This tiny crustacean 31,000 genes - more than any other creature on Earth, including humans.
A small, clear water flea can reproduce without sex and lives in ponds and lakes. Scientists that its genome sequenced and found that it has the largest number of genes in the world.
Daphnia pulex, named after the nymph in Greek mythology who turned into a tree to escape from Apollo’s in love with her, has 31,000 genes, while humans only 23,000 genes. Research work has been published in the journal Science.
Almost microscopic freshwater Daphnia, which is a frequent subject of research scientists who wish to study the effect of pollution and environmental change on aquatic life, was the first crustacean whose genome has been sequenced.
The project manager, John Colbourne, explained that although it is the creation of more genes, it does not mean that they are all unique.
"A large number of genes Daphnia is mainly due to the fact that it allows you to copy genes at a higher rate than other types," - said Colbourne, head of the genomics and bioinformatics.
Daphnia has a large number of genes that scientists met for the first time. But there are those that coincide with human genes, insects and crustaceans, and are already known to scientists.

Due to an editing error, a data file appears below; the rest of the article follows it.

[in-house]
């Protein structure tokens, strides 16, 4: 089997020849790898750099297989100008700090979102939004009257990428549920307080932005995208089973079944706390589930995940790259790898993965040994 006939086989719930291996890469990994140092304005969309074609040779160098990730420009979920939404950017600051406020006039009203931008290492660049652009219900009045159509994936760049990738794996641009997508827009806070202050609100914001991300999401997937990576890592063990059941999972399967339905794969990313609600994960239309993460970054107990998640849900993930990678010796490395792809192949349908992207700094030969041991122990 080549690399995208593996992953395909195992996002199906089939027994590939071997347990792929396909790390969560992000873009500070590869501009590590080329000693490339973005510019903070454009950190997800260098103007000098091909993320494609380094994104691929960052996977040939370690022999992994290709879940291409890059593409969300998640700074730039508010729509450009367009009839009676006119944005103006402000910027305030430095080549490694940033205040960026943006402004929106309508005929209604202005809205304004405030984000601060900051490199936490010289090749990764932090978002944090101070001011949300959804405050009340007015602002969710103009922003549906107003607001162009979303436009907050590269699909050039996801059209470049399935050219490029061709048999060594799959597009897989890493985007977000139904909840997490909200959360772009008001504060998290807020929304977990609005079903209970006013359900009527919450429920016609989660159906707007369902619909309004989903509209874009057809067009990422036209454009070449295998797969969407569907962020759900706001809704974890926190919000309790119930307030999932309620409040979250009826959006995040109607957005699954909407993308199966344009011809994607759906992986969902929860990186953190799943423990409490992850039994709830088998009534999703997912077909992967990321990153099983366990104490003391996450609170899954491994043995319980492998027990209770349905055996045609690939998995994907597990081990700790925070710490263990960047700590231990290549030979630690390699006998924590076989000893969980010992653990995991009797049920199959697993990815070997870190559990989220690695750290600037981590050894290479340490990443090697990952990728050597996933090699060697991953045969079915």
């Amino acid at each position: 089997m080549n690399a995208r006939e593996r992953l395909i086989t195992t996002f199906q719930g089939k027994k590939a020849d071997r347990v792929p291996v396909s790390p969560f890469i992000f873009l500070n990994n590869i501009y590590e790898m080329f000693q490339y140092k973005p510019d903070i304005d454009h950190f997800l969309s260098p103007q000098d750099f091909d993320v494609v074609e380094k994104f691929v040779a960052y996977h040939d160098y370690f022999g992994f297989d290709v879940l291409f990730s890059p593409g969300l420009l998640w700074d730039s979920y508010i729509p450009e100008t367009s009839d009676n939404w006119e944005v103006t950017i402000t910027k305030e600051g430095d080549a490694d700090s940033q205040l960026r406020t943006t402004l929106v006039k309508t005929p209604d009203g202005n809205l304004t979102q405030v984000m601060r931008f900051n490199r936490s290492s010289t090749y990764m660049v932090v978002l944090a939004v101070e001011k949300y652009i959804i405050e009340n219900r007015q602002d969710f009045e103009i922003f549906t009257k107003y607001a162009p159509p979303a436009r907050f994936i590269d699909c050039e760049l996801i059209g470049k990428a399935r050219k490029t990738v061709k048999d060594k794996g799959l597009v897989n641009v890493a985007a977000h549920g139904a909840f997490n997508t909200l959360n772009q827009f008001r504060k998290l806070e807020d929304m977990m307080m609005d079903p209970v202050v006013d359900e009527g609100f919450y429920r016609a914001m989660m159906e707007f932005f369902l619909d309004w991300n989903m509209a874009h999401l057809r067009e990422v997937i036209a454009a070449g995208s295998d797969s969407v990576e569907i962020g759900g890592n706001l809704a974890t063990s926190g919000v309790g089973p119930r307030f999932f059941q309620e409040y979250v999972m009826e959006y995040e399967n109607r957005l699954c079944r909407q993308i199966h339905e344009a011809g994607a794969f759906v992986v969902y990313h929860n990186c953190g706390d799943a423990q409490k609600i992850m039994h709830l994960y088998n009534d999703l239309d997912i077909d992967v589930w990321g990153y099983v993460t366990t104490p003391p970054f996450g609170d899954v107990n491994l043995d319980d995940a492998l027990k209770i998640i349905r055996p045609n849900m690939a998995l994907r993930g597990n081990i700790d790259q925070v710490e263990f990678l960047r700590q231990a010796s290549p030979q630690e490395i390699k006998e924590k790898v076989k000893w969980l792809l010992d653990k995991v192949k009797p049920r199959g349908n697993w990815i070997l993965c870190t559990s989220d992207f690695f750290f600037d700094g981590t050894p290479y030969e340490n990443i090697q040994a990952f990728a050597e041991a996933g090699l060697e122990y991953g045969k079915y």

"Over a third of Daphnia genes are undocumented in any other organism - in other words, they are totally unknown to science," - said Don Gilbert, co-author and a scientist from the Department of Biology Bloomington.
These unique, previously unknown genes "have evolved in response to environmental conditions," - said the researchers.
James Klaunig, professor of environmental health, said that this genome will help scientists trace the effect of pollution on humans.
"Investigation of the response of animals to the stress of the genome is essential to assess the impact on the ecology of man" - said Klaunig. This water flea lives in North America, Europe and Australia.